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Re: What use is .symver name, name2@@@version?
- From: "H.J. Lu" <hjl dot tools at gmail dot com>
- To: "Carlos O'Donell" <carlos at redhat dot com>
- Cc: Binutils <binutils at sourceware dot org>, Nick Clifton <nickc at redhat dot com>
- Date: Fri, 10 Jul 2015 03:53:57 -0700
- Subject: Re: What use is .symver name, name2@@@version?
- Authentication-results: sourceware.org; auth=none
- References: <559F60E0 dot 7030601 at redhat dot com>
On Thu, Jul 9, 2015 at 11:06 PM, Carlos O'Donell <firstname.lastname@example.org> wrote:
> I was looking at some symbol versioning issues today and
> I happened to re-read the gas docs for .symver (in preparation
> to make a suggestion for a new gcc attribute for symbol
> versioning), and I noticed there were 3 forms of usage.
> The first is obvious, with @ you are creating a versioned
> non-default symbol.
> The second is obvious, with @@ you are creating a versioned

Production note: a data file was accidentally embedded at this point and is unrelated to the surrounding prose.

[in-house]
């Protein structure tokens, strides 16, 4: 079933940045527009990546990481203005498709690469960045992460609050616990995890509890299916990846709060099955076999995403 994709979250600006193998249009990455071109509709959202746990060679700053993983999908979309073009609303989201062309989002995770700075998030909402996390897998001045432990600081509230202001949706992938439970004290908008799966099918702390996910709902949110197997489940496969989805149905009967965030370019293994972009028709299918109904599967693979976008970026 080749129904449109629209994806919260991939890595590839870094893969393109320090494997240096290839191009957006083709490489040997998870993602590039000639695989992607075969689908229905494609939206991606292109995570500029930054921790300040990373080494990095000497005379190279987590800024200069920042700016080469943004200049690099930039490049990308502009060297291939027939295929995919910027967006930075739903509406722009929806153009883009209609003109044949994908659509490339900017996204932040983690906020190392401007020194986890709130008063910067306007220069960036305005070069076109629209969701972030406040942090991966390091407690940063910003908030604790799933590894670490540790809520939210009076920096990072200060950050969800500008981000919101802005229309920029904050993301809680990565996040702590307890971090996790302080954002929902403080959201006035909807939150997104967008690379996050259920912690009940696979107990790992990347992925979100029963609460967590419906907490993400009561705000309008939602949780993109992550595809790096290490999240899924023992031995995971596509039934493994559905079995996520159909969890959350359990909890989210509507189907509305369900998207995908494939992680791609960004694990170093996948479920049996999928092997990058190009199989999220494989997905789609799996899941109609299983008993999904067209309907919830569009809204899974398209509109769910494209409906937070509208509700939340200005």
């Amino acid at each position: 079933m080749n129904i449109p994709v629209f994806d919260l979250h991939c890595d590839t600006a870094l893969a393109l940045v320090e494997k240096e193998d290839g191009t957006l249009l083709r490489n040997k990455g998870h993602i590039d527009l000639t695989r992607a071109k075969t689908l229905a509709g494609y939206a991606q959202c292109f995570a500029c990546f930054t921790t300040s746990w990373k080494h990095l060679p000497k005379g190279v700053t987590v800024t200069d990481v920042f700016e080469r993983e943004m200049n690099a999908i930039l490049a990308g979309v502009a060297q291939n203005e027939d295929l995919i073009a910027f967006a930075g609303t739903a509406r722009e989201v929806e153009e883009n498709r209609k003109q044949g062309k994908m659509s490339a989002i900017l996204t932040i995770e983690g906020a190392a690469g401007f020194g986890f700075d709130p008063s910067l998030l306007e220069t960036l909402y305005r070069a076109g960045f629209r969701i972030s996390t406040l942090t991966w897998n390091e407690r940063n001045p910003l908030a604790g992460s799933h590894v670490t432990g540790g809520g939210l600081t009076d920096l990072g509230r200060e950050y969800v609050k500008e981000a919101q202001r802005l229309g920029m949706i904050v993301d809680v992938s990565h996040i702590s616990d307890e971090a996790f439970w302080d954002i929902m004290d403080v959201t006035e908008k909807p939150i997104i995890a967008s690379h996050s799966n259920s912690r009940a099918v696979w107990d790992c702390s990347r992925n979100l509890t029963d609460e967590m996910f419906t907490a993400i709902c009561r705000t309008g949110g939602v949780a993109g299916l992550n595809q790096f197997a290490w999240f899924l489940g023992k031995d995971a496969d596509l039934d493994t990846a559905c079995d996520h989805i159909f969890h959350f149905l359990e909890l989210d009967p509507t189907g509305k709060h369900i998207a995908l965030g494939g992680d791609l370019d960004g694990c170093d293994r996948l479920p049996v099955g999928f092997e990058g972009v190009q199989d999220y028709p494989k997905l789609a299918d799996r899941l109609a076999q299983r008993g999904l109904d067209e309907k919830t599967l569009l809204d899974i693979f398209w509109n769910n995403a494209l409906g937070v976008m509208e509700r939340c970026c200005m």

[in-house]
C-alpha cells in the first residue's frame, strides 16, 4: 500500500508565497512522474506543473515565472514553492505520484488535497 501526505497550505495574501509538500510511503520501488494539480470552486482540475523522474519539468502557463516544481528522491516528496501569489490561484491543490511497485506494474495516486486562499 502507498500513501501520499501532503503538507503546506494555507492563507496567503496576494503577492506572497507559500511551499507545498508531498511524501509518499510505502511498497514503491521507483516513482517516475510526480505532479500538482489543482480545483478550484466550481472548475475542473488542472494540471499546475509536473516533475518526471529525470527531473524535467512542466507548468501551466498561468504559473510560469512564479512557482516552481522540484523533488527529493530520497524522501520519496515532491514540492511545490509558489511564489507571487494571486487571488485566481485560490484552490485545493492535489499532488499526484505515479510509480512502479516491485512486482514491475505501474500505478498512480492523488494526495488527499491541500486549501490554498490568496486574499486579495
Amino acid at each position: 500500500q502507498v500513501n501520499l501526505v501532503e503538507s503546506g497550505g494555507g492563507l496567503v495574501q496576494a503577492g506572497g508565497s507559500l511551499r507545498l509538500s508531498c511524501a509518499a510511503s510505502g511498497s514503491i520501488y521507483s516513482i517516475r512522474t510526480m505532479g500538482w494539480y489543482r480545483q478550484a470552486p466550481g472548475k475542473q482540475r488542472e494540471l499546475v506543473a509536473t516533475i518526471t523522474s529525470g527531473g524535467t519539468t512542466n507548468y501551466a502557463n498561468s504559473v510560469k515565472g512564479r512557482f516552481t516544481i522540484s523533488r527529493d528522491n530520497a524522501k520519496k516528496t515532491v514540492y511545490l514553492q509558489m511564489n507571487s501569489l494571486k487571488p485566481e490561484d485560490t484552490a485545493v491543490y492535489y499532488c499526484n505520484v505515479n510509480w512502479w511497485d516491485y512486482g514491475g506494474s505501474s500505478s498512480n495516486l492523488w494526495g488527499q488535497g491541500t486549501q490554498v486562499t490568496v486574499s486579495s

> default symbol.
> The third I can't understand, the text says:
> The third usage of the .symver directive is:
> .symver name, name2@@@nodename
> When name is not defined within the file being assembled,
> it is treated as name2@nodename. When name is defined within
> the file being assembled, the symbol name, name, will be
> changed to name2@@nodename.
> What use does this have? The original post  isn't any
> clearer to me, but does imply this can be used for versioning
> in an archive? Perhaps I've just never tried that and so don't
> know what would go wrong or why you'd want that.
> I think the manual text could do with clarification.
It is used to provide symbol version without linker version script
so that you can have versioned symbol in archive.